With conventional web page load metrics (e.g., Page Load Time) being blamed for deviating from actual user experiences, in recent years a more sensible and complex metric called Speed Index (SI) has been widely adopted to measure the user's quality of experience (QoE). In brief, SI indicates how quickly a page is filled up with above-the-fold visible elements (or crucial elements for short). To date, however, SI has been used as a metric for performance evaluation, rather than as an explicit heuristic to improve page loading. To demystify this, we examine the entire loading process of various pages and ascribe such incapability to three-fold fundamental uncertainties in terms of network, browser execution, and viewport size. In this paper, we design SipLoader, an SI-oriented page load scheduler through a novel cumulative reactive scheduling framework. It does not attempt to deal with uncertainties in advance or in one shot, but schedules page loading by "repairing"the anticipated (nearly) SI-optimal scheduling when uncertainties actually occur. This is achieved with a suite of efficient designs that fully exploit the cumulative nature of SI calculation. Evaluations show that SipLoader improves the median SI by 41%, and provides 1.43 times to 1.99 times more benefits than state-of-the-art solutions.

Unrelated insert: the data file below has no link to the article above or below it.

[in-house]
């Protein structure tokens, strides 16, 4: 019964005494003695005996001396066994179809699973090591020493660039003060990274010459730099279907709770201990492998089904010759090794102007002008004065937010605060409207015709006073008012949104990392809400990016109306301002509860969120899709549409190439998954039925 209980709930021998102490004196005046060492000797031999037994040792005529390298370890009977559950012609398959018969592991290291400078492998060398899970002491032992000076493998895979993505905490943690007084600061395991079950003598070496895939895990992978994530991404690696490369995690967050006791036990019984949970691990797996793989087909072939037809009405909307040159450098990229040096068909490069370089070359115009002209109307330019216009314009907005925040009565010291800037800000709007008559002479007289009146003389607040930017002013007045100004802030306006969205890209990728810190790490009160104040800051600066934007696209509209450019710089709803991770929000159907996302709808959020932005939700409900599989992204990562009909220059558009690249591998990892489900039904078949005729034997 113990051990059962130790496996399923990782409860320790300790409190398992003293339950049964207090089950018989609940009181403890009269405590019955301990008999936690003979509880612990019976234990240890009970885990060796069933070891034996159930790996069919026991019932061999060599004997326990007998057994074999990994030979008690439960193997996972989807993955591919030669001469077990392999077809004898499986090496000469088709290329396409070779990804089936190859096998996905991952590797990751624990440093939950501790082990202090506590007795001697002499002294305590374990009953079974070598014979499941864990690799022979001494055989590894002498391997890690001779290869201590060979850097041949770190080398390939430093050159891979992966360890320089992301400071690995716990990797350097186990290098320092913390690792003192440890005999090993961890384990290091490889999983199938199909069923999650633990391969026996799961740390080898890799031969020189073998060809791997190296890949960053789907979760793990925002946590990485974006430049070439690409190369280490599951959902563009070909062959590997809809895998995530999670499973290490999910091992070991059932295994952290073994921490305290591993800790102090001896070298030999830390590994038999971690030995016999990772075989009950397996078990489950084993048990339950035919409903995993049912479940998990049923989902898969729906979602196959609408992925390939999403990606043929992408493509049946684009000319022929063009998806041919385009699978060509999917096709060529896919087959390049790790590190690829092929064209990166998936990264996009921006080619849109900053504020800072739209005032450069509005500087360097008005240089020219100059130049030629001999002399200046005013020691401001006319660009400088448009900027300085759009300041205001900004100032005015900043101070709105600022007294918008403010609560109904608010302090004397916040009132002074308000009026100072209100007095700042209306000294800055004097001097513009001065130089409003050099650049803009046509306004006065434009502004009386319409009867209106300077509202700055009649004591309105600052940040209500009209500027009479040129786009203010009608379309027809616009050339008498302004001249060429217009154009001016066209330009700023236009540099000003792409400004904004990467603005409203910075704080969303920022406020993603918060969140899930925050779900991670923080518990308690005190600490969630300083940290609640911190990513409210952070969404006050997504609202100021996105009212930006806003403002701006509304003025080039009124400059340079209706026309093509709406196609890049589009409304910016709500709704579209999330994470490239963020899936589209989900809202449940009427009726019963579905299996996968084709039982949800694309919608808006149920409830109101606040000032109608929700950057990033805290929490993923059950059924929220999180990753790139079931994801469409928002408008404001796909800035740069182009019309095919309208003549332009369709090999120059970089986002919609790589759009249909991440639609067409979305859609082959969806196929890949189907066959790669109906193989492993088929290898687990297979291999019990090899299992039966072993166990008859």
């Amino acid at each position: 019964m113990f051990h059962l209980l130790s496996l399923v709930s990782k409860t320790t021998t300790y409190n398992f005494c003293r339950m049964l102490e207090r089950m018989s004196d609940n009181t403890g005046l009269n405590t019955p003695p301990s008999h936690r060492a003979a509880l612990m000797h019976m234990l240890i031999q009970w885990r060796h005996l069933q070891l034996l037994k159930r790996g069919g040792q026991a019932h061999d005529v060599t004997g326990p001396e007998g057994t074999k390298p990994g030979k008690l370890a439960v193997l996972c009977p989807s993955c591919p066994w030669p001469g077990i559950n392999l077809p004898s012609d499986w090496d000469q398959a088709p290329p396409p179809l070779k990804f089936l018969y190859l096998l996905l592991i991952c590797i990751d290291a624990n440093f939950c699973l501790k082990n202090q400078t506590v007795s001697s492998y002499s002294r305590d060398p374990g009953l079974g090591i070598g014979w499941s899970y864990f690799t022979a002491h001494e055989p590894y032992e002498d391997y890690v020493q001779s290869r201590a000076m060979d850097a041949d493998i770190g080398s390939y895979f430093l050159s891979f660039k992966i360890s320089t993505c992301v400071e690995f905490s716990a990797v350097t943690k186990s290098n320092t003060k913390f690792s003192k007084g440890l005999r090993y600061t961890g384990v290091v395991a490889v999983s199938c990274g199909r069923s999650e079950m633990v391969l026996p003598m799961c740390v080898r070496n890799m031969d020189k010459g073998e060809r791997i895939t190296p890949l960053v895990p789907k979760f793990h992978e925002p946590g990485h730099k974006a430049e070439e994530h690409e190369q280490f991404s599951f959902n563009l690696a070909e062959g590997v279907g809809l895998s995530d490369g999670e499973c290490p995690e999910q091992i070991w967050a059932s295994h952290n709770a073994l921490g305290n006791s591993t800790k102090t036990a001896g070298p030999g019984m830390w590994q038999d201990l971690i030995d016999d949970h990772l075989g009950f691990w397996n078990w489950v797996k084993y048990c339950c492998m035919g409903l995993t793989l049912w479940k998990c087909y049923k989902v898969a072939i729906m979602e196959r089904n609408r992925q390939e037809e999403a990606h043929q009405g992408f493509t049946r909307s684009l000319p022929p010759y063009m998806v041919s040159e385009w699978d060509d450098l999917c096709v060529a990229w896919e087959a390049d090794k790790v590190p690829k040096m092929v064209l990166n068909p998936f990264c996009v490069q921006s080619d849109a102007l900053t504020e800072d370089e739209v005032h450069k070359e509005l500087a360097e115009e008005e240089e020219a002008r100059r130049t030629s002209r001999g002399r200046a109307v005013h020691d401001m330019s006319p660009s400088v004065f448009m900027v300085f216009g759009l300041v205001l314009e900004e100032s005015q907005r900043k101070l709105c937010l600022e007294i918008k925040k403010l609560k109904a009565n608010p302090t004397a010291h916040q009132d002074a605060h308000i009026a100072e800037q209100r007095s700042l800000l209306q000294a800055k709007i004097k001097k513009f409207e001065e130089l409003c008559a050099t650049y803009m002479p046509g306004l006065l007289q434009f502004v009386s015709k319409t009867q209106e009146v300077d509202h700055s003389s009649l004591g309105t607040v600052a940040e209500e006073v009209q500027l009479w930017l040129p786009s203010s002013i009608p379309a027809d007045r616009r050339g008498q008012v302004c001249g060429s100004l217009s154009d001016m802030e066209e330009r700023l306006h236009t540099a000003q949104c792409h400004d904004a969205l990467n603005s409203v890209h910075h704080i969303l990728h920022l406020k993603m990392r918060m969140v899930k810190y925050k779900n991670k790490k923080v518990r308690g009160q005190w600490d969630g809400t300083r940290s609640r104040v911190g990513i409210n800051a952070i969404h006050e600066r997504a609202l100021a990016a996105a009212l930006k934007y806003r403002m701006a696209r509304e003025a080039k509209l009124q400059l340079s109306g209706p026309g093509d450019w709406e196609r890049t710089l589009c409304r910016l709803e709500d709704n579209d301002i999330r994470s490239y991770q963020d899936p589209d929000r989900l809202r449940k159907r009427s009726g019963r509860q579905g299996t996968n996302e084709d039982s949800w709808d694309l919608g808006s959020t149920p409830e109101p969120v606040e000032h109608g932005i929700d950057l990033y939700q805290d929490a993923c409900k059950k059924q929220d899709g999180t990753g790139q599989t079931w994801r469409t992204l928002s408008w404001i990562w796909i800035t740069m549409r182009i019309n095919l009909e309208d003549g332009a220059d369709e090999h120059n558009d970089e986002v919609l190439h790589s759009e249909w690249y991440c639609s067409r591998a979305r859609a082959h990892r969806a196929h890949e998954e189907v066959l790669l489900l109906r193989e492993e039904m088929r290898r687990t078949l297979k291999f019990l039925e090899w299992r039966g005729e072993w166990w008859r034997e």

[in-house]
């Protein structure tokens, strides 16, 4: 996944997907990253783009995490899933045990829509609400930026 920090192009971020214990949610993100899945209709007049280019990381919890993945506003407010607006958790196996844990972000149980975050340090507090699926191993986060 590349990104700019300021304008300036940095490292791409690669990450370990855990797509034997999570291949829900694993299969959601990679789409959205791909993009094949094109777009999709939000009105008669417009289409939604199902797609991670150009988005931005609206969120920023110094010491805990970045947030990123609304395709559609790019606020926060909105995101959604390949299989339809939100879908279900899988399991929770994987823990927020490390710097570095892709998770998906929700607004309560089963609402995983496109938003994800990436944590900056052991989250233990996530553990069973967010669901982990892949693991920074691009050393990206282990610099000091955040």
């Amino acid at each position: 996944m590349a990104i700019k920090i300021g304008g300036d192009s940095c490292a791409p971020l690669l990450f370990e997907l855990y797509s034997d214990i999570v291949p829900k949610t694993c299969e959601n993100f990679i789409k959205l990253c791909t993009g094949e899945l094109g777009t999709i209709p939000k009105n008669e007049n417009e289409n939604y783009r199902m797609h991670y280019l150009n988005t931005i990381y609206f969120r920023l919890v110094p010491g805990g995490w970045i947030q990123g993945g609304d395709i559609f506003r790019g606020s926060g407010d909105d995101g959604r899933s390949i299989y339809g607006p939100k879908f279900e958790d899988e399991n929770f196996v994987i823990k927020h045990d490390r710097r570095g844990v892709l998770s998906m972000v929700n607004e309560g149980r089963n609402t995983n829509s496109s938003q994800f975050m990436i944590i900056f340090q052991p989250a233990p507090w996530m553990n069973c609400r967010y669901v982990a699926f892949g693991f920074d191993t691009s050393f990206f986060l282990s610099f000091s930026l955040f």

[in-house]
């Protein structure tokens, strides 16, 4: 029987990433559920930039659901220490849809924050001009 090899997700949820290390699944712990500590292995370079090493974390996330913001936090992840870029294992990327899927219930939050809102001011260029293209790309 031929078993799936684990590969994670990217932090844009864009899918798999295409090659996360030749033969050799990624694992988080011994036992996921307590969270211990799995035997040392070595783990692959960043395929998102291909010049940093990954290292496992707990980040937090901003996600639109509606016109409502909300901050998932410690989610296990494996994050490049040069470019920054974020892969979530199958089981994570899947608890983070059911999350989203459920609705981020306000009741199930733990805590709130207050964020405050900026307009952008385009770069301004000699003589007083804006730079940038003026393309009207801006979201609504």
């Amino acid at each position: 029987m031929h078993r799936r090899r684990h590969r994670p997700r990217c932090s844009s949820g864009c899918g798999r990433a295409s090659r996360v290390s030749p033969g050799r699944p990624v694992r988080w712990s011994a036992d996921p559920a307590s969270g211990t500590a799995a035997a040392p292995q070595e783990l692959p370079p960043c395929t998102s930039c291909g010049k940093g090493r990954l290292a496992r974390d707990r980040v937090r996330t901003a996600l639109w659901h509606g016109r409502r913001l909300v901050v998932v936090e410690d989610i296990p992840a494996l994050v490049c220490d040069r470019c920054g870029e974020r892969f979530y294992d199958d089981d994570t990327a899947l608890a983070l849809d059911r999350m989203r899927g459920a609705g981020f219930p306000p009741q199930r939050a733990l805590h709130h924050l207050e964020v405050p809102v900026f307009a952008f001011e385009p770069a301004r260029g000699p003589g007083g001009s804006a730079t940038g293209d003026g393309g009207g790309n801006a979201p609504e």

Bibliographical noteFunding Information:
We thank our shepherd, Gareth Tyson, and the anonymous reviewers for their valuable comments and suggestions. Also, we thank Jian Yang for his help in the measurement study. This work is supported in part by the National Natural Science Foundation of China (NSFC) under grants 61822205, 61902211, 61632020, and 61632013.
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- speed index
- web page loading
- web performance